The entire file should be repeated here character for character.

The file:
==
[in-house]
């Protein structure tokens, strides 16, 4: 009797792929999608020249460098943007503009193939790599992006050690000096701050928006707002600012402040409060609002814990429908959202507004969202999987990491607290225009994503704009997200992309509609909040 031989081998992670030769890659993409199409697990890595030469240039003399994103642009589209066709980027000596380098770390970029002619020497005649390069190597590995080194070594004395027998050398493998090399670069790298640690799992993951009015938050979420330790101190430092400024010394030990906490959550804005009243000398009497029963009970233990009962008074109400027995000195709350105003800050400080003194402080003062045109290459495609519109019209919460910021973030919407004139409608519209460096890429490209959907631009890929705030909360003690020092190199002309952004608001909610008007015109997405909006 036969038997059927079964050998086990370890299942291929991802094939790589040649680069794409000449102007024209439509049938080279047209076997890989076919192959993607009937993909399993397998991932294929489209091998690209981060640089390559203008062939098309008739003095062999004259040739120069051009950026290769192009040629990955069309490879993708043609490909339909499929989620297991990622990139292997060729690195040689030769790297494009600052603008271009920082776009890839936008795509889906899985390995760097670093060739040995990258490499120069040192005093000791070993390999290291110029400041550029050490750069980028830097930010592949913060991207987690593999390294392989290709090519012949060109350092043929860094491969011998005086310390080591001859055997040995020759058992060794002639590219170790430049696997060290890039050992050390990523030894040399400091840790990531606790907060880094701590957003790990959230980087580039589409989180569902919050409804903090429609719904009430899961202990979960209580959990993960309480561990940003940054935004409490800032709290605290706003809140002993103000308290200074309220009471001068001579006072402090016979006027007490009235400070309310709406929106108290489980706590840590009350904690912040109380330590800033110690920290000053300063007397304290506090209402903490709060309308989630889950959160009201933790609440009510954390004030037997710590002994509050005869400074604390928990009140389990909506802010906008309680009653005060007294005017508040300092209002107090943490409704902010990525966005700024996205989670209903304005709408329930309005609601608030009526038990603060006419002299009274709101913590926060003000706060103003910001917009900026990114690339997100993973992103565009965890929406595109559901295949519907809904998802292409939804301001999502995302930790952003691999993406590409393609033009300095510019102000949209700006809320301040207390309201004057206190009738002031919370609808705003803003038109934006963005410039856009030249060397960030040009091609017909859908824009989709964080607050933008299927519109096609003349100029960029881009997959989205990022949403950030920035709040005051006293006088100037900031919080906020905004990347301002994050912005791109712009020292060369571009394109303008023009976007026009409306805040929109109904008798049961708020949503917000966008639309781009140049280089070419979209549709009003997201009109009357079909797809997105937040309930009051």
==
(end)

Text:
[in-house]
């Protein structure tokens, strides 16, 4: 009797792929999608020249460098943007503009193939790599992006050690000096701050928006707002600012402040409060609002814990429908959202507004969202999987990491607290225009994503704009997200992309509609909040 031989081998992670030769890659993409199409697990890595030469240039003399994103642009589209066709980027000596380098770390970029002619020497005649390069190597590995080194070594004395027998050398493998090399670069790298640690799992993951009015938050979420330790101190430092400024010394030990906490959550804005009243000398009497029963009970233990009962008074109400027995000195709350105003800050400080003194402080003062045109290459495609519109019209919460910021973030919407004139409608519209460096890429490209959907631009890929705030909360003690020092190199002309952004608001909610008007015109997405909006 036969038997059927079964050998086990370890299942291929991802094939790589040649680069794409000449102007024209439509049938080279047209076997890989076919192959993607009937993909399993397998991932294929489209091998690209981060640089390559203008062939098309008739003095062999004259040739120069051009950026290769192009040629990955069309490879993708043609490909339909499929989620297991990622990139292997060729690195040689030769790297494009600052603008271009920082776009890839936008795509889906899985390995760097670093060739040995990258490499120069040192005093000791070993390999290291110029400041550029050490750069980028830097930010592949913060991207987690593999390294392989290709090519012949060109350092043929860094491969011998005086310390080591001859055997040995020759058992060794002639590219170790430049696997060290890039050992050390990523030894040399400091840790990531606790907060880094701590957003790990959230980087580039589409989180569902919050409804903090429609719904009430899961202990979960209580959990993960309480561990940003940054935004409490800032709290605290706003809140002993103000308290200074309220009471001068001579006072402090016979006027007490009235400070309310709406929106108290489980706590840590009350904690912040109380330590800033110690920290000053300063007397304290506090209402903490709060309308989630889950959160009201933790609440009510954390004030037997710590002994509050005869400074604390928990009140389990909506802010906008309680009653005060007294005017508040300092209002107090943490409704902010990525966005700024996205989670209903304005709408329930309005609601608030009526038990603060006419002299009274709101913590926060003000706060103003910001917009900026990114690339997100993973992103565009965890929406595109559901295949519907809904998802292409939804301001999502995302930790952003691999993406590409393609033009300095510019102000949209700006809320301040207390309201004057206190009738002031919370609808705003803003038109934006963005410039856009030249060397960030040009091609017909859908824009989709964080607050933008299927519109096609003349100029960029881009997959989205990022949403950030920035709040005051006293006088100037900031919080906020905004990347301002994050912005791109712009020292060369571009394109303008023009976007026009409306805040929109109904008798049961708020949503917000966008639309781009140049280089070419979209549709009003997201009109009357079909797809997105937040309930009051």